Governor Andrew M. Cuomo announced today that elective outpatient treatments can resume in counties and hospitals without significant risk of COVID-19 surge in the near term. Restrictions on elective surgery will remain in place in Bronx, Queens, Rockland, Nassau, Clinton, Yates, Westchester, Albany, Richmond, Schuyler, Kings, Suffolk, New York, Dutchess, Sullivan, Ulster, Erie, Orange and Rensselaer Counties as the state continues to monitor the rate of new COVID-19 infections in the region.
Hospitals will be able to resume performing elective outpatient treatments on April 28, 2020 if the hospital capacity is over 25 percent for the county and if there have been fewer than 10 new hospitalizations of COVID-19 patients in the county over the past 10 days. If a hospital is located in a county eligible to resume elective outpatient treatments, but that hospital has a capacity under 25 percent or has had more than 10 new hospitalizations in the past 10 days, that hospital is not eligible to resume elective surgeries.
If a county or hospital that has resumed elective surgery experiences a decrease in hospital capacity below the 25 percent threshold or an increase of 10 or more new hospitalizations of COVID-19 patients, elective surgeries must cease.
Further, patients must test negative for COVID-19 prior to any elective outpatient treatment. The State Department of Health will issue guidance on resuming elective surgeries.
The Academy believes that decisions regarding when and how elective surgery should begin are best decided on a local basis. To help members prepare for these conversations, they have developed clinical considerations for navigating COVID-19 and are recommending the following universally applied guiding principles:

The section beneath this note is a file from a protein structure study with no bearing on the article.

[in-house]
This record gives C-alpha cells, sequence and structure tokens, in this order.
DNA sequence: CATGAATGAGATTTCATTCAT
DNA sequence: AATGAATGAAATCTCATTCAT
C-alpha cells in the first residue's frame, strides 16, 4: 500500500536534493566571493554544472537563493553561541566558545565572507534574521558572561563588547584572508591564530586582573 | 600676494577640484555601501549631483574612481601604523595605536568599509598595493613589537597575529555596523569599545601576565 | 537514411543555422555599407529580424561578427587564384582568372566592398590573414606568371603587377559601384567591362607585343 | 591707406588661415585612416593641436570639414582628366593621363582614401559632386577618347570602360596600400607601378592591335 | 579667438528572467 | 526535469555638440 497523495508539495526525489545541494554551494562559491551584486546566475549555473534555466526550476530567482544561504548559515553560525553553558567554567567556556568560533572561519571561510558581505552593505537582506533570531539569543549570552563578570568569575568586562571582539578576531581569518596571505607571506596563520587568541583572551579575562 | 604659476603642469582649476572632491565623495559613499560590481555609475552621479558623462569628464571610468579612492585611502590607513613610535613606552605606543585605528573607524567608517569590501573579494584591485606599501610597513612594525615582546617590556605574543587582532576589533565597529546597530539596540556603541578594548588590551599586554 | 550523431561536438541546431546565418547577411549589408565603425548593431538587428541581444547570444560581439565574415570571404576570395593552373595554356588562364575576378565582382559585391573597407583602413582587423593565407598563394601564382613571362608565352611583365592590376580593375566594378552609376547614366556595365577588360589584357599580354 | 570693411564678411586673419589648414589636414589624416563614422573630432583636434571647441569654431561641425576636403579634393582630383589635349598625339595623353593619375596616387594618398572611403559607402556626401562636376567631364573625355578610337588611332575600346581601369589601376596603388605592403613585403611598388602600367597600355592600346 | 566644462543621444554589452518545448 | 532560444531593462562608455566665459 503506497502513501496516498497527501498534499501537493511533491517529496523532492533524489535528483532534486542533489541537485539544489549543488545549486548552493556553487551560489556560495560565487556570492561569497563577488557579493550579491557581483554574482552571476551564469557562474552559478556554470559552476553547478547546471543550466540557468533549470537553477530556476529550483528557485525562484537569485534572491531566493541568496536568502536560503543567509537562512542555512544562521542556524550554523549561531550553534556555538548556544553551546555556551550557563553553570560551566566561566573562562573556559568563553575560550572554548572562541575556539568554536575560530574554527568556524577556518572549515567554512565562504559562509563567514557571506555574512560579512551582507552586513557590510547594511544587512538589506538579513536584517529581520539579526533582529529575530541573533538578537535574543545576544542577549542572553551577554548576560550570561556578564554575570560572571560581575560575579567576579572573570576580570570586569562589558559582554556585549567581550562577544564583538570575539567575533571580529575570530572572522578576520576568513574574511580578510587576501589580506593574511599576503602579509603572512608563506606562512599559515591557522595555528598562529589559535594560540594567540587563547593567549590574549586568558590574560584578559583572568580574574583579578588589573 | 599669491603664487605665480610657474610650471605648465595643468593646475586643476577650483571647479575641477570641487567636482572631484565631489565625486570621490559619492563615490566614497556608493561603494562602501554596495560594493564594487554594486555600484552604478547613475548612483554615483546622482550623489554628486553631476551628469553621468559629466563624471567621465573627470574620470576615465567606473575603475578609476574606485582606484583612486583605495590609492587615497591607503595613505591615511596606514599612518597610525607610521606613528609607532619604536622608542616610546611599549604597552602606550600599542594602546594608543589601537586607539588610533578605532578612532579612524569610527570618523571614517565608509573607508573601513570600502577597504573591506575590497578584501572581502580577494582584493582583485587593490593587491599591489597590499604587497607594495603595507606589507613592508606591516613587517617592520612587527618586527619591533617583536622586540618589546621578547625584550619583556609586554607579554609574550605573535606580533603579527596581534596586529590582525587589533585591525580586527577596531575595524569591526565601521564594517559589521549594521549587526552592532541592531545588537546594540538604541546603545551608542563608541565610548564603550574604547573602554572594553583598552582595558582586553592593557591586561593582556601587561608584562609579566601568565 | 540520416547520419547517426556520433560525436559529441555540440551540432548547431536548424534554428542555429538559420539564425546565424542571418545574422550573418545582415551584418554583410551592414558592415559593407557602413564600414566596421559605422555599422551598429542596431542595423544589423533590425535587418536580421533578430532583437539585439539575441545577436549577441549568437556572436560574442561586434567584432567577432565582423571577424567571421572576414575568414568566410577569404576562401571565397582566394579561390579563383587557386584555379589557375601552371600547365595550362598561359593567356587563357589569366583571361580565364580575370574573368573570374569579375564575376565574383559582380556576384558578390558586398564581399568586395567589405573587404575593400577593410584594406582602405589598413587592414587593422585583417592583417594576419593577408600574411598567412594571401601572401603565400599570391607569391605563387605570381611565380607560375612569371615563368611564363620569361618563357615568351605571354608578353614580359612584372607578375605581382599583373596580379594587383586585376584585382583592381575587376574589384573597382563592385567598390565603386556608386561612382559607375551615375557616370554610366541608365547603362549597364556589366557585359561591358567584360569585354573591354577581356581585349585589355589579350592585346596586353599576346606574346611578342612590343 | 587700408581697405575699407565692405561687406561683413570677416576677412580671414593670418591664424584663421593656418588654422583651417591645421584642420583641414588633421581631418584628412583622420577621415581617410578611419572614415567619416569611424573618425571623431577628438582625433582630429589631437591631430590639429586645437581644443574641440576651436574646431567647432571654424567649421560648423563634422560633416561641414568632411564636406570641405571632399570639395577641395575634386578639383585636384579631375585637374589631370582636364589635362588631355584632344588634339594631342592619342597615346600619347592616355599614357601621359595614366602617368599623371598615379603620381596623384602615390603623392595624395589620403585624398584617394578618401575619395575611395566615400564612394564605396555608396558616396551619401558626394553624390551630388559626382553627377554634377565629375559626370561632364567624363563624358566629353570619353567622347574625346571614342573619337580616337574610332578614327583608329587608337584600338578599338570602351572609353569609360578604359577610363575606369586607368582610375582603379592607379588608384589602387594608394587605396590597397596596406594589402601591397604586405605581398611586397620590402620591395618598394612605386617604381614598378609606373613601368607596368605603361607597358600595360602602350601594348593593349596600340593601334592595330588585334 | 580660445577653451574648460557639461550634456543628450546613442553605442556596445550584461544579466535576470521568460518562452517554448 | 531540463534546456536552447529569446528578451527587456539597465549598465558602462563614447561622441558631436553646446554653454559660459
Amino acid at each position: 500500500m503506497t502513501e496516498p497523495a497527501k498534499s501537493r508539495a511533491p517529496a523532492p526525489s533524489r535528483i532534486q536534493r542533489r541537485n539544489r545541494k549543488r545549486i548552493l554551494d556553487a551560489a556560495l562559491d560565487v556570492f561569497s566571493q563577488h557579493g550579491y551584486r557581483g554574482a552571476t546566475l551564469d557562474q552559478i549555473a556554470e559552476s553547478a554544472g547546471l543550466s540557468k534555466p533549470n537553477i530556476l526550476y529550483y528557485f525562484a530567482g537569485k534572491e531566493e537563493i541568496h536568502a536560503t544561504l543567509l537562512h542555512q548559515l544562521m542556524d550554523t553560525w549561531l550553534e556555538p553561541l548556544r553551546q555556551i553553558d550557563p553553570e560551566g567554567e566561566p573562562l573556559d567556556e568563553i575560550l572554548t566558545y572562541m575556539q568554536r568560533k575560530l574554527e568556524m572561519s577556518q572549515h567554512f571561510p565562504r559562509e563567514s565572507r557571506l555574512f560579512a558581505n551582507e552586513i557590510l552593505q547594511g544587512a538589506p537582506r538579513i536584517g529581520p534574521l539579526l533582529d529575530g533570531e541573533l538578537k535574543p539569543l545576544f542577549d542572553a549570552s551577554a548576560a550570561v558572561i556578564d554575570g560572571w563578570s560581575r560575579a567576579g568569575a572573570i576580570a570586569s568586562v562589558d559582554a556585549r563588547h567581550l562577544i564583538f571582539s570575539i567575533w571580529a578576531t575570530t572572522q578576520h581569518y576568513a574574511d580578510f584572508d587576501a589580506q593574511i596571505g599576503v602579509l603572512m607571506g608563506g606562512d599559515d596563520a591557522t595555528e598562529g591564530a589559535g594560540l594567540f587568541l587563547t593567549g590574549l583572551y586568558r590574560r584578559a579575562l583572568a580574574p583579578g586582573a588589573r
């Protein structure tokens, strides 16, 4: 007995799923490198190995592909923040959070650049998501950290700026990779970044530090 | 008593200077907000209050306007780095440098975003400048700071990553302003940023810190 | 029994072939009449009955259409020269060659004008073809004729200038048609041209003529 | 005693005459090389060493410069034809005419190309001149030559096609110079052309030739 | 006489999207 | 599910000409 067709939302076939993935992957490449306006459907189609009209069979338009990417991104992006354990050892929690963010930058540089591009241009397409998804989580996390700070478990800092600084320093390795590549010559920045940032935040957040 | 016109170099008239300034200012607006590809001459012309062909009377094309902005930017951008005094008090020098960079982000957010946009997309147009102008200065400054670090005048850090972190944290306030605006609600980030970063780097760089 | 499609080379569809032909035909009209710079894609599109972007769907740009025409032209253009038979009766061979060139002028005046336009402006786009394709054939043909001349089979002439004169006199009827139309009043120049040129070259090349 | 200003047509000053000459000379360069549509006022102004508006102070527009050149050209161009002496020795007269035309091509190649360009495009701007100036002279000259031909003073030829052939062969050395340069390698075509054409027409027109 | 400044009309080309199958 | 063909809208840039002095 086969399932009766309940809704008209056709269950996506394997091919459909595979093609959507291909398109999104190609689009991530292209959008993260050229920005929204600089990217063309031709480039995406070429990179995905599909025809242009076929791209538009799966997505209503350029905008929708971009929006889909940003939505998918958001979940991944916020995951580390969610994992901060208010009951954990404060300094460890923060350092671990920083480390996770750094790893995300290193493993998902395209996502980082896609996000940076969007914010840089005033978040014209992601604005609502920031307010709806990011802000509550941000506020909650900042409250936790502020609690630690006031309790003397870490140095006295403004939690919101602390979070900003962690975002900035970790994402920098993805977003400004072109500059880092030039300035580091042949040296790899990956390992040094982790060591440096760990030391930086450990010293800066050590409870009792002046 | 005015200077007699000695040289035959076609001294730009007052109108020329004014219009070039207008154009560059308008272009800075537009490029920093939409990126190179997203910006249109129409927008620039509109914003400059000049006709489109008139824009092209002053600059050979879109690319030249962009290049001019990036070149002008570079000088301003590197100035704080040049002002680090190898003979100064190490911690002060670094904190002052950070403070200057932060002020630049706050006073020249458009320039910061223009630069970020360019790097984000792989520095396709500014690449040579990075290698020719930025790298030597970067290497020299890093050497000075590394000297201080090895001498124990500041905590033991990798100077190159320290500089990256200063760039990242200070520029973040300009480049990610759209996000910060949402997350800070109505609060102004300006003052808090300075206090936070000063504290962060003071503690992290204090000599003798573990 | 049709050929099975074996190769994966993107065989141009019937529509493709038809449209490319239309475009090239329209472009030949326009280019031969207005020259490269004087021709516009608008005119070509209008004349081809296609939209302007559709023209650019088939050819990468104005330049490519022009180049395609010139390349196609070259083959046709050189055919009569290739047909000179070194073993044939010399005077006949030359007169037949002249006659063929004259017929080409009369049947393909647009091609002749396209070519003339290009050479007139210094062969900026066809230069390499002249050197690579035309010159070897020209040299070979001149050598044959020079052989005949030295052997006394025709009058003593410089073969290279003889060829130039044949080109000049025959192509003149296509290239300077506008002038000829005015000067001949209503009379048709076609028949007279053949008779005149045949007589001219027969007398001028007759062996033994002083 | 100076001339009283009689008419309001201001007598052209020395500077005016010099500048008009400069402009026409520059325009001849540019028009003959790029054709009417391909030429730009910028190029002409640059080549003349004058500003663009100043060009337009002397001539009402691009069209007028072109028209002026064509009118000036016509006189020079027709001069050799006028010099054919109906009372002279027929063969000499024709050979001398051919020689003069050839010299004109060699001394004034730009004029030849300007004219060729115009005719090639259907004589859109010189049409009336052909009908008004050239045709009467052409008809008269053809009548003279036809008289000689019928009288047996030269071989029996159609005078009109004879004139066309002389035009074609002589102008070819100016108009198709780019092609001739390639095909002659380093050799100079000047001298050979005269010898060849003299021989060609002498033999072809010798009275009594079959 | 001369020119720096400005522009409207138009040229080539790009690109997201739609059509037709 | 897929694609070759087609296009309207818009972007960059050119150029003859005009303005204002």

- All decisions should be locally based as resource availability is locally determined. These resources include:
a. Hospital beds,
b. ICU beds,
d. PPE, and
e. Healthcare workers.
- Overall disease burden varies by location: Hot spots like New York City and New Orleans have high case rates.
- Stage of pandemic varies by location. (Reproductive number*: greater, equal or less than one. Is the curve increasing, flattening or decreasing?)
- Legal restrictions vary by location: We need to adhere to government mandates; however, these vary by state. (For example, New York State is in place until 4/30/2020, while Oklahoma is in place until 4/24/2020.)
* Reproductive Number: It is the average number of secondary infections produced by a typical case of an infection in a population where everyone is susceptible. If the number is >1, then the case numbers increase. If it is <1, they decrease.
Once the decision is made to resume elective surgery, other important issues that must be addressed include:
- Velocity of return,
- Location of return,
- Prioritization of surgical cases, and
- COVID-19 testing (for both patients and staff).
Again, decisions regarding these factors are best made on a local basis. For example, in areas of low disease burden, elective surgery may not need to be phased in and can start all at once. In other areas, where personnel and equipment have been repurposed, a more phased-in approach is necessary. The principles guiding velocity of return include:
- Resource availability (repurposed staff and equipment)
- Utilization of “COVID-19 free” hospitals or ASCs when possible
- Ambulatory cases first (to avoid hospitalization and COVID-19 exposure)
- Inpatient cases (ASA I and II)
- Inpatient cases (ASA III and IV), once COVID exposure as inpatient is minimized and COVID-19 testing is perfected
There is much debate about the availability and utility of COVID-19 testing for patients and staff. Despite the debate, it is likely that perioperative patient testing and universal staff testing will be required.
The new CMS recommendations for reopening facilities can be found here
The Guidelines for Opening Up America Again can be found here